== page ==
Margherita is a spirited young woman with a passion for cooking. When her heart is broken in Rome, she returns to her hometown of Roccafitta, a small Tuscan village filled with lovable eccentrics and beautiful vineyards. She dreams of saving enough money to reopen her late mother’s restaurant and hopes she may find help from the handsome stranger in town, Nicola Ravelli.
An aloof and ambitious businessman, Nicola is buying up the village’s vineyards and is also on the lookout for a personal chef. Though the two dislike one another immediately, Nicola agrees to pay Margherita well for each delicious meal she prepares to help win over his clients. But with each new dish, Nicola discovers that he is the one being seduced and Margherita realizes that she is expressing much more through her cooking than she cares to admit.
I am always partial to a book that takes me to sunny climes and if food is involved then that’s even better, the addition of an enticing cover meant that this book was starting to tick all the right boxes. Happily the story was equally entertaining and was a perfect holiday read.
Margherita was a fun and likeable character, determined to make a fresh start when she discovered her husband was having an affair. Despite his quite literally wanting to have his cake and eat it, she rejects his various pleas to come home and moves back to the small Tuscan village she grew up in. With her passion for cooking she is persuaded by her old friend to make a living as a chef, this brings her into contact with the handsome but less than sympathetic character of Nicola Ravelli. Let’s be honest, I think we all know in advance how the plot will run, it was a little formulaic, but that said, I didn’t care – I loved it.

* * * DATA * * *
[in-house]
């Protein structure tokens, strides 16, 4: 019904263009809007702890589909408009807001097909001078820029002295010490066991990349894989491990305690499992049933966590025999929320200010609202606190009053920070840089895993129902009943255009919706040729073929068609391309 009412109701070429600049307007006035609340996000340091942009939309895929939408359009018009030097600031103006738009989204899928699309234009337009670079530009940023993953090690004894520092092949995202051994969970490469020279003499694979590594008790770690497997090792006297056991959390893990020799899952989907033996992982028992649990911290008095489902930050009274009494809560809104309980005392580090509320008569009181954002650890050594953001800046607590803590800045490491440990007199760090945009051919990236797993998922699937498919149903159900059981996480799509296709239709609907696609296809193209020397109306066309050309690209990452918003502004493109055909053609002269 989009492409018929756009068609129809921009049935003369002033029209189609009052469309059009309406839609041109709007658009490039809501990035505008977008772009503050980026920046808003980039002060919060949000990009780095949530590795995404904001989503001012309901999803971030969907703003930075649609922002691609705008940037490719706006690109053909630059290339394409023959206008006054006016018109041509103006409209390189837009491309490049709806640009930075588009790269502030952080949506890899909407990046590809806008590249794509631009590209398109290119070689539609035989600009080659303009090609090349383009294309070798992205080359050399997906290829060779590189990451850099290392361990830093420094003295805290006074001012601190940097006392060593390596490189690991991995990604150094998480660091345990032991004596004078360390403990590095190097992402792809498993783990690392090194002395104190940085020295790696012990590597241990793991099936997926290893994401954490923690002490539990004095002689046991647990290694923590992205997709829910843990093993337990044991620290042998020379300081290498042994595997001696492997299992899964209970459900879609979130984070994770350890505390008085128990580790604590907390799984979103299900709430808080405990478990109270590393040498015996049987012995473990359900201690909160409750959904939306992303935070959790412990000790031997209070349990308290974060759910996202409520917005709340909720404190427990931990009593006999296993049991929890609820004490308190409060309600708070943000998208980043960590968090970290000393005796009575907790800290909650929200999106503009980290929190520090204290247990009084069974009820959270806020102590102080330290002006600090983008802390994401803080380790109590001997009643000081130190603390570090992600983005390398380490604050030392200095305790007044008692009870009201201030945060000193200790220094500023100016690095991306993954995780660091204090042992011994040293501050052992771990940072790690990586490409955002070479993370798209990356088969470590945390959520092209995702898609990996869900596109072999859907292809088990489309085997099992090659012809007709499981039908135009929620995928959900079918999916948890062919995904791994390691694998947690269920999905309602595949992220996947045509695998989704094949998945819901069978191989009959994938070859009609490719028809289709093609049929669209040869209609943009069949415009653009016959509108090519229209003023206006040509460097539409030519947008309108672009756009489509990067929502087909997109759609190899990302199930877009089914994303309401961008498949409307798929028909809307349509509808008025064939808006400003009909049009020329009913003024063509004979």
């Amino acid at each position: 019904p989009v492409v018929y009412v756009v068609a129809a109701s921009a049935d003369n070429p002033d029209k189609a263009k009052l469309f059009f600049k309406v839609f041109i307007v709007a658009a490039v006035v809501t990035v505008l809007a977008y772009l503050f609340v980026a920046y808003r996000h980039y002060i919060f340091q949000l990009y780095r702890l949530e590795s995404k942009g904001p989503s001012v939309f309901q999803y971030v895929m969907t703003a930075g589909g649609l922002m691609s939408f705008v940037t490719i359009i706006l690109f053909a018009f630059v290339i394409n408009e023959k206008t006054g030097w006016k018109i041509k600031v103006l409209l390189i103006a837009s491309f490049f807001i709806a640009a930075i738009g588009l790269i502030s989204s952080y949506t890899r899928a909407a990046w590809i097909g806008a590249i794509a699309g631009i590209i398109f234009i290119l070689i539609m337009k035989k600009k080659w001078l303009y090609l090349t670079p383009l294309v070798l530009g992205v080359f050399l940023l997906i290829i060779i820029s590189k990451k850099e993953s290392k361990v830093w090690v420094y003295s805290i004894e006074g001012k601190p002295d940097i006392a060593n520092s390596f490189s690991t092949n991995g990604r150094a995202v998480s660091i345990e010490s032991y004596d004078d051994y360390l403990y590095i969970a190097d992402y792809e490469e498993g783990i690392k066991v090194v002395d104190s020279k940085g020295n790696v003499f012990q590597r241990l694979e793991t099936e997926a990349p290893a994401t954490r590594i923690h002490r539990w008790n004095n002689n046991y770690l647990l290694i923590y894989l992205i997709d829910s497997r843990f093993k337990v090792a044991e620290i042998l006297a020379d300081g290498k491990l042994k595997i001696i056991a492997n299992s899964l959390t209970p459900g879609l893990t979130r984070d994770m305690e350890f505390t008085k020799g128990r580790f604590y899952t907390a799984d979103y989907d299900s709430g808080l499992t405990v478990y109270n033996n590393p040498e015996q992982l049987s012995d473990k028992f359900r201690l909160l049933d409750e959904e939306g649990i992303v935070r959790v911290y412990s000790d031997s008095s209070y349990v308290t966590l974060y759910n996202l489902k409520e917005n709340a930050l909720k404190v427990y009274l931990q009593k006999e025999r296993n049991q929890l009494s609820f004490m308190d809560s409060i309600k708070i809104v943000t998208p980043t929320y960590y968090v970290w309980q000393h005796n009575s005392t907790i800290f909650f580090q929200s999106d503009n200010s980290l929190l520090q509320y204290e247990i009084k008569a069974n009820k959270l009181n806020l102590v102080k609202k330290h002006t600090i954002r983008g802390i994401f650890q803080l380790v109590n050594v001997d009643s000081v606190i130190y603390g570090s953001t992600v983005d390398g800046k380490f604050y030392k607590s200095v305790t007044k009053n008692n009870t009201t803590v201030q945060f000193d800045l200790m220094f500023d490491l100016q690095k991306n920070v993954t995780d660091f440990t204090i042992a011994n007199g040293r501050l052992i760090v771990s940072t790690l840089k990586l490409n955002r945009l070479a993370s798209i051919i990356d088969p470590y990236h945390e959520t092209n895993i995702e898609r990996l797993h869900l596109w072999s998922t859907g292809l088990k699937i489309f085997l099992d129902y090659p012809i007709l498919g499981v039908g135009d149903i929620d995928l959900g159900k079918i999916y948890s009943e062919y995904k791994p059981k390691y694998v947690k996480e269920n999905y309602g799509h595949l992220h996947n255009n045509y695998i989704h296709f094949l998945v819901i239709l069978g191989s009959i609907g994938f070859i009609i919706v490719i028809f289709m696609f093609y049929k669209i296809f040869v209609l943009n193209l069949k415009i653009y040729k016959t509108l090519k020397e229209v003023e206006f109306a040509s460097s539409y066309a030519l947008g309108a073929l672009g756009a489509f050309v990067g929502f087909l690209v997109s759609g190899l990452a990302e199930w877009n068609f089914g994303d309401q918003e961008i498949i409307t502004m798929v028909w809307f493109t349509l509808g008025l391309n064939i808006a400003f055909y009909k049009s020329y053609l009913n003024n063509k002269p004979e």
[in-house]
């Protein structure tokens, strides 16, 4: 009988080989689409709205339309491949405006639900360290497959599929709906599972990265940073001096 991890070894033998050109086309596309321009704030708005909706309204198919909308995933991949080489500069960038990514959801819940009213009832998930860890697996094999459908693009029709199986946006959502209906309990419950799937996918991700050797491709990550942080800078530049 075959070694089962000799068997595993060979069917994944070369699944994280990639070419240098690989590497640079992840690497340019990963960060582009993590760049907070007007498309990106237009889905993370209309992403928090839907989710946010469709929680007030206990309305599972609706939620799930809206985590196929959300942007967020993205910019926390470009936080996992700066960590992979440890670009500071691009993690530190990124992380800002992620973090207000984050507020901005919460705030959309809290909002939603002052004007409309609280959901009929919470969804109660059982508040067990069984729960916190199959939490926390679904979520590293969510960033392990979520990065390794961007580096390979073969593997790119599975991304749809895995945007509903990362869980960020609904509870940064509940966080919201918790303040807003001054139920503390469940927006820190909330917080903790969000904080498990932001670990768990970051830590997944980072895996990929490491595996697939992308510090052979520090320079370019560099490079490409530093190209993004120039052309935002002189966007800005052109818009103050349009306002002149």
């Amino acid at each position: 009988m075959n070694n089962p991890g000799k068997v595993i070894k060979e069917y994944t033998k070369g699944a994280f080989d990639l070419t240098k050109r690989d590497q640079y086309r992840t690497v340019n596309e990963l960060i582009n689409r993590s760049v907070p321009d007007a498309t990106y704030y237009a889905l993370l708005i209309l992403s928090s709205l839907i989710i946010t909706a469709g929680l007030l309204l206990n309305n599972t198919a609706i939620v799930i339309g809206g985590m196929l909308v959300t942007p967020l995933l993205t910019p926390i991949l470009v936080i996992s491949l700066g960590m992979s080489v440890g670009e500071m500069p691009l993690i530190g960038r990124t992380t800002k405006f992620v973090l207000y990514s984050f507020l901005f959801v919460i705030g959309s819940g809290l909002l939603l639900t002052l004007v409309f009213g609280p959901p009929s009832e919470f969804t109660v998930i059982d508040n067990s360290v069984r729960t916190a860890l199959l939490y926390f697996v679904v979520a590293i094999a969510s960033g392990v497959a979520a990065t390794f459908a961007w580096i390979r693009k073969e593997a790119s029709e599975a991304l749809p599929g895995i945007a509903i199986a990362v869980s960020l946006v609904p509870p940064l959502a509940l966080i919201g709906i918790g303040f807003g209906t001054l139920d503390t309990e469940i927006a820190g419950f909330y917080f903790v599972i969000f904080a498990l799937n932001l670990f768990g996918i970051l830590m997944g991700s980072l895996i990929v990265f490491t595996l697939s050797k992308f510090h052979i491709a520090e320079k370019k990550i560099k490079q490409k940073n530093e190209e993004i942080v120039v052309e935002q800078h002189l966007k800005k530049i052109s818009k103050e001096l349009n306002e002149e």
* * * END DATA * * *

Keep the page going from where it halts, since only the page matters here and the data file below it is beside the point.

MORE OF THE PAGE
The will they, won’t they romance aspect, didn’t just apply to Margherita and Nicola, but was a strand that applied to Margherita’s gambling addicted father and his dance teacher, as well as Margherita’s friend who had carried a torch for her since their school days. Add in the machinations of unrequited passion from a devious and jealous work colleague and there were plenty of sparks flying around to keep me reading. Those sparks got quite hot at times between Margherita and Nicola and they did not always restrict themselves to the kitchen so it did get a little hot and spicy!
I loved the depiction of the countryside and village life, and meeting the other villagers, I could easily imagine myself there. As far as I’m aware Roccafitta is a fictional village, but it could stand in for any Tuscan village of choice if you want to imagine your favourite and be transported. The other great feature of the book has to be the food. The descriptions of the ingredients, the creative process and the final presentation meant you could almost taste the food. As one of the authors, Gabriella Giacometti is also an accomplished cook, she clearly had a hand in this aspect of the story, which will really appeal to foodies. Better still, the book comes with recipes to go and try yourself – though I’m not sure I’d be able to source all the ingredients easily.
So in short, a fun, light-hearted romantic read, with beautifully described locations and mouth-watering food. A perfect, escapist read that worked for me.
I received an ecopy via NetGalley for review purposes.
Glad this is a good one as I think it’s one I tempted you with and yet I still haven’t read it!
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Sounds lovely. I’m just back from Italy and the food was wonderful! Way too hot for me though. ☀😊
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I’m not good with heat either, so it’s great to enjoy it vicariously. Though the heat in this one wasn’t all weather related! It was a fun romantic read. You’d certainly appreciate the foodie aspect – it’ll have you winging your way back to Italy x